Decatron Clock Project

Instead of simply incrementing the time every new second, it would be great to have a display of forward- and backward-spinning digits, slowly rolling-out to the new time, a little bit like the reels of a slot machine. Having never encountered them, decatrons are completely new to me. How do they work, how to interface them to a processor Instead of
Decatron Clock Project - schematic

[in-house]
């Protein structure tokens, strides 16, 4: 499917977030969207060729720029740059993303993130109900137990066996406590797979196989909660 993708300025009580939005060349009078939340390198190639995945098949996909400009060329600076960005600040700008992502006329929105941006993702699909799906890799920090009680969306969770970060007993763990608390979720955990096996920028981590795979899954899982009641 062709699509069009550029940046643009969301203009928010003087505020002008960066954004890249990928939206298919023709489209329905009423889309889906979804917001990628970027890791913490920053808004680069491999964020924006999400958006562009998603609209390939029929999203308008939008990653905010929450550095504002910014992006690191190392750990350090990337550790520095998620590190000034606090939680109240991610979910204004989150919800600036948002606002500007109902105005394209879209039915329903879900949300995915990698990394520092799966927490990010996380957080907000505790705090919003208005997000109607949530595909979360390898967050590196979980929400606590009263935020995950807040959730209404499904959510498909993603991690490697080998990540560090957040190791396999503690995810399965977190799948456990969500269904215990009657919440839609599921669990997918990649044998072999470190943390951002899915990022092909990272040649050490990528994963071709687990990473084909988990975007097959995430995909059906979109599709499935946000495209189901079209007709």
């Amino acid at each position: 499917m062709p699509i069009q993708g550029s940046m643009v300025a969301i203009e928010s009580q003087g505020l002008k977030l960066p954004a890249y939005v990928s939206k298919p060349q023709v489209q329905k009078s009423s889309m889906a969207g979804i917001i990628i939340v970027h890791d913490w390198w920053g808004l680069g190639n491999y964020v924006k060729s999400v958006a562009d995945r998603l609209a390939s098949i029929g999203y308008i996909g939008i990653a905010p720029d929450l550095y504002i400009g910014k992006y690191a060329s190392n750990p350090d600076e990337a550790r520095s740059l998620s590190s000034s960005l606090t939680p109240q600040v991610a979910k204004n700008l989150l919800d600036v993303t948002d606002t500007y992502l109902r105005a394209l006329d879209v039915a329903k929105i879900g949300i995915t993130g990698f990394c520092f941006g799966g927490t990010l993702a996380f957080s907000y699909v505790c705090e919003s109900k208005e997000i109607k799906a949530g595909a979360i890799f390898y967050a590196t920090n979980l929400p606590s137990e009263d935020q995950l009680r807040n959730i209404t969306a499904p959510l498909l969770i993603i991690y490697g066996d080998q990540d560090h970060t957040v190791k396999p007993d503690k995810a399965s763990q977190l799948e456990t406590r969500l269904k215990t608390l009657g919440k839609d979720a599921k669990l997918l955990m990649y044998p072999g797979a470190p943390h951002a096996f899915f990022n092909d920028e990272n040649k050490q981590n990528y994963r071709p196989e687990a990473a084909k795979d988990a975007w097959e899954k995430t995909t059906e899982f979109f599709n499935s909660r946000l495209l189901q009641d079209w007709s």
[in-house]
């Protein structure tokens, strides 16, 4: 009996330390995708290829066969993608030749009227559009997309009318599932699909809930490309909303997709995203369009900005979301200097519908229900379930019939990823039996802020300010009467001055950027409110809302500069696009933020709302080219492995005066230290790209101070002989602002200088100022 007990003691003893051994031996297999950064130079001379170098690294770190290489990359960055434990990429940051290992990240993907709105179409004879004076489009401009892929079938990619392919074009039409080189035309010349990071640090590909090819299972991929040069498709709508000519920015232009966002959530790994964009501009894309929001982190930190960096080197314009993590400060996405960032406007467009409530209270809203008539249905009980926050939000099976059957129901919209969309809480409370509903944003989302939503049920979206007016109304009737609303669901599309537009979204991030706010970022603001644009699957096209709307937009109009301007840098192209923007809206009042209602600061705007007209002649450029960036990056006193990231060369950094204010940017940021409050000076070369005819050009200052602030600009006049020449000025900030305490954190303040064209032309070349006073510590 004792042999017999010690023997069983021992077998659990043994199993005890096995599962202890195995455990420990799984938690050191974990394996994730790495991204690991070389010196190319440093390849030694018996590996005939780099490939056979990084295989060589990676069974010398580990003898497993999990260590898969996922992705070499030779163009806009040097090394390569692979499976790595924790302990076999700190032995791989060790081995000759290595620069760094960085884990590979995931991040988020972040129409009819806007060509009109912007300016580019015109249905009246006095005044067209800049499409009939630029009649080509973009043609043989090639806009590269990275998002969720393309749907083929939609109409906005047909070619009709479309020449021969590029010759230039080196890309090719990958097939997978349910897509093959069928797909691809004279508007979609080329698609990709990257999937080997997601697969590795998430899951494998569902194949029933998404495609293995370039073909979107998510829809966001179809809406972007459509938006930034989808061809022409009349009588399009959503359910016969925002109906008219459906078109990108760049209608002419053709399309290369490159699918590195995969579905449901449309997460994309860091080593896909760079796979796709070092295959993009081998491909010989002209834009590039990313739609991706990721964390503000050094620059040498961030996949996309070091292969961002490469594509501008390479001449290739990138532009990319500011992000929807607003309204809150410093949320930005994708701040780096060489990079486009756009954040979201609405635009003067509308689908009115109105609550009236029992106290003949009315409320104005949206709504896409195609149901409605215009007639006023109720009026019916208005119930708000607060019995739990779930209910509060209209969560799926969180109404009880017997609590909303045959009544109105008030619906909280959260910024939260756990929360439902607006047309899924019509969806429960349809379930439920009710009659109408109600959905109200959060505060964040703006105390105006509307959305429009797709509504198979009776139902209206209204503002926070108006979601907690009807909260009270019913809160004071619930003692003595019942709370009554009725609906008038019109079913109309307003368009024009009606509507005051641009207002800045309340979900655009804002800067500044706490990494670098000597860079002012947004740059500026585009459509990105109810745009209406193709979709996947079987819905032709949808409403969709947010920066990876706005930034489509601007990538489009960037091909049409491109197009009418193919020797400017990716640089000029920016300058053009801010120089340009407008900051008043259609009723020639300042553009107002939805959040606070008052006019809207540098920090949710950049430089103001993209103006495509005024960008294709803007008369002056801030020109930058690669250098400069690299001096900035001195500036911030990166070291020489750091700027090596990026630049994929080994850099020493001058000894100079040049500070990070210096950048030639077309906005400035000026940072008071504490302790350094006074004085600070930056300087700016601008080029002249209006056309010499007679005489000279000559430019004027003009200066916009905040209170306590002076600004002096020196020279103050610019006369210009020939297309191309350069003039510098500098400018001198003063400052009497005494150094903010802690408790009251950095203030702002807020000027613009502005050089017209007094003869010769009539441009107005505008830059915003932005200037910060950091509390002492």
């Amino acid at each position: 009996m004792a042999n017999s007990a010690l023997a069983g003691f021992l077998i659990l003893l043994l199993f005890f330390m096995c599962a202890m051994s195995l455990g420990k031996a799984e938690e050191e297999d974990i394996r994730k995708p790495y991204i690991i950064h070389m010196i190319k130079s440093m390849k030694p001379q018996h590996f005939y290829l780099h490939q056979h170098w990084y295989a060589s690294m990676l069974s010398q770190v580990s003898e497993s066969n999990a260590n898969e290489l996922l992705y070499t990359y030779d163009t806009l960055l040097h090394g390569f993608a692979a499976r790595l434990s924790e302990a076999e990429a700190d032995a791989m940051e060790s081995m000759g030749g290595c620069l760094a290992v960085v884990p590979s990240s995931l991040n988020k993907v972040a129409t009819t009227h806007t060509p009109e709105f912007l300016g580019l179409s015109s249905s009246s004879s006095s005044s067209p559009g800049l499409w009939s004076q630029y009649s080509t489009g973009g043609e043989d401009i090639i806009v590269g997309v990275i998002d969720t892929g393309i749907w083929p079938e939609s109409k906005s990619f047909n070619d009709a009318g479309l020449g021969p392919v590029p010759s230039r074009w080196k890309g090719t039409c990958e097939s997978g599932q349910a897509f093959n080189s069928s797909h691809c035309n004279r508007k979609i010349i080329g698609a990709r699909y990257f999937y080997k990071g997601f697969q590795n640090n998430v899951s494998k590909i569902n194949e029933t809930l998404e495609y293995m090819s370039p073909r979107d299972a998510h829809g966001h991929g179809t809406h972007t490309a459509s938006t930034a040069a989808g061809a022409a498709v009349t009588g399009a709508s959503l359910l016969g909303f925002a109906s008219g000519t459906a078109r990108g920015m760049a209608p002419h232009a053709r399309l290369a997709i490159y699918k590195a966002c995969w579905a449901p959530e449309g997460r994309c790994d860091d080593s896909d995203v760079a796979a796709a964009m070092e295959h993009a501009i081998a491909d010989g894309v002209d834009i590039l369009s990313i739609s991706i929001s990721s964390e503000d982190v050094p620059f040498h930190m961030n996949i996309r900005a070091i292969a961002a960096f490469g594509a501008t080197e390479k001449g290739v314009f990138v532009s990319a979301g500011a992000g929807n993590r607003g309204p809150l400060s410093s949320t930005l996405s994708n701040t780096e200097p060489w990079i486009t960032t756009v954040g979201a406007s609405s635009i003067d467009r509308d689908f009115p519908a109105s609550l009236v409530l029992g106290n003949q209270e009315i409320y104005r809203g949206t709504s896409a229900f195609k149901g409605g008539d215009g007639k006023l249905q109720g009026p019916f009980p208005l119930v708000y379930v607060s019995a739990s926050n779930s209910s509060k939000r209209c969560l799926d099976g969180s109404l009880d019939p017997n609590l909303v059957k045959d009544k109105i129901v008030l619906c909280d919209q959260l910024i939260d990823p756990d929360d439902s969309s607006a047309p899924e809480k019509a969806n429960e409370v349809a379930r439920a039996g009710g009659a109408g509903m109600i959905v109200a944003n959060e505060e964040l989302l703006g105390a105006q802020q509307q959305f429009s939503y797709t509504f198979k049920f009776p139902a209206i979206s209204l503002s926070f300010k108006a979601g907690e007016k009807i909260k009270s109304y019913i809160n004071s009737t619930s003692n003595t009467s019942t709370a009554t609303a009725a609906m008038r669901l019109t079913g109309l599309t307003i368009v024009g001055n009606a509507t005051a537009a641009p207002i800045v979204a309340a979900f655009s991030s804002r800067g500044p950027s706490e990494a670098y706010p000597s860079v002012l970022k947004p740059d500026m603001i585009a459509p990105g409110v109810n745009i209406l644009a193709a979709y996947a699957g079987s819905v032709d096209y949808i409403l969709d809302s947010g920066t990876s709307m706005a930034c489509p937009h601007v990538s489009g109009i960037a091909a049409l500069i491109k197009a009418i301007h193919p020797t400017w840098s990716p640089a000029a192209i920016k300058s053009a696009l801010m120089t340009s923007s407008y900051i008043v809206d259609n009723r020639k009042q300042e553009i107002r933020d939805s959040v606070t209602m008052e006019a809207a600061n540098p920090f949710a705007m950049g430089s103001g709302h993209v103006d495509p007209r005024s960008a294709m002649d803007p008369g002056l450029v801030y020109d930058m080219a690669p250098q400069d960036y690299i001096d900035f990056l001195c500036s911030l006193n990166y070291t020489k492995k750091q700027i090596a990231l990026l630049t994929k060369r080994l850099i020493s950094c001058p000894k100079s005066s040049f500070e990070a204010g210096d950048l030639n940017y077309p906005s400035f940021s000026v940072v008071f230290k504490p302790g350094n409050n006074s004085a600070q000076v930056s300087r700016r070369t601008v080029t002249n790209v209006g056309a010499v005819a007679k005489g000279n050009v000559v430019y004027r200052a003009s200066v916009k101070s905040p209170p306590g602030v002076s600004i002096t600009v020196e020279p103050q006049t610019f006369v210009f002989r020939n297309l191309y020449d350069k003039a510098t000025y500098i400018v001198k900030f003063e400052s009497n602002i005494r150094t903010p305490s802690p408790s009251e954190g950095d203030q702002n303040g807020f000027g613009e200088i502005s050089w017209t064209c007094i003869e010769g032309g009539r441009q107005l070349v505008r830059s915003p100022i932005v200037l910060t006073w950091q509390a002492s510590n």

working on it for a few months or so and then writing a new web-page on it, I decided to present this page in the form of a web-log. The idea is that this page is expanded every time the project has advanced a bit. Like the E1T "scaling tube" the decatron preceded the nixie tube, perhaps not by invention, but certainly by application. The most likely reason is that, besides a being a display device, both the Scaling Tube and the Decatron perform the counting function themselves, whereas Nixie tubes require quite a bit of electronics to make them work. They are both small wonders of ingenuity. The Decatron was first announced in a paper in Electronic Engineering of May 1950 entitled: "The Decatron, A New Cold Cathode Counting Tube" by R. C. Bacon and J. R. Pollard from Ericsson Telephones Research Laboratories, Nottingham, England [4]. The paper discusses the general operation, the performance, and the circuit requirements. The working of the Decatron is best explained in the words of the inventors: A cathode glow on one of a set of inter-connected cathodes, arranged around a central common anode, is caused to transfer from one position to the next by application of controlling voltages to intermediate electrodes or "guides". This arrangement will become clear by considering Figs. 2 and 3. Fig. 2 shows, around the central anode disk A, a number of equi-spaced rods or wires (on a pitch circle of 20mm. diameter in the case of...

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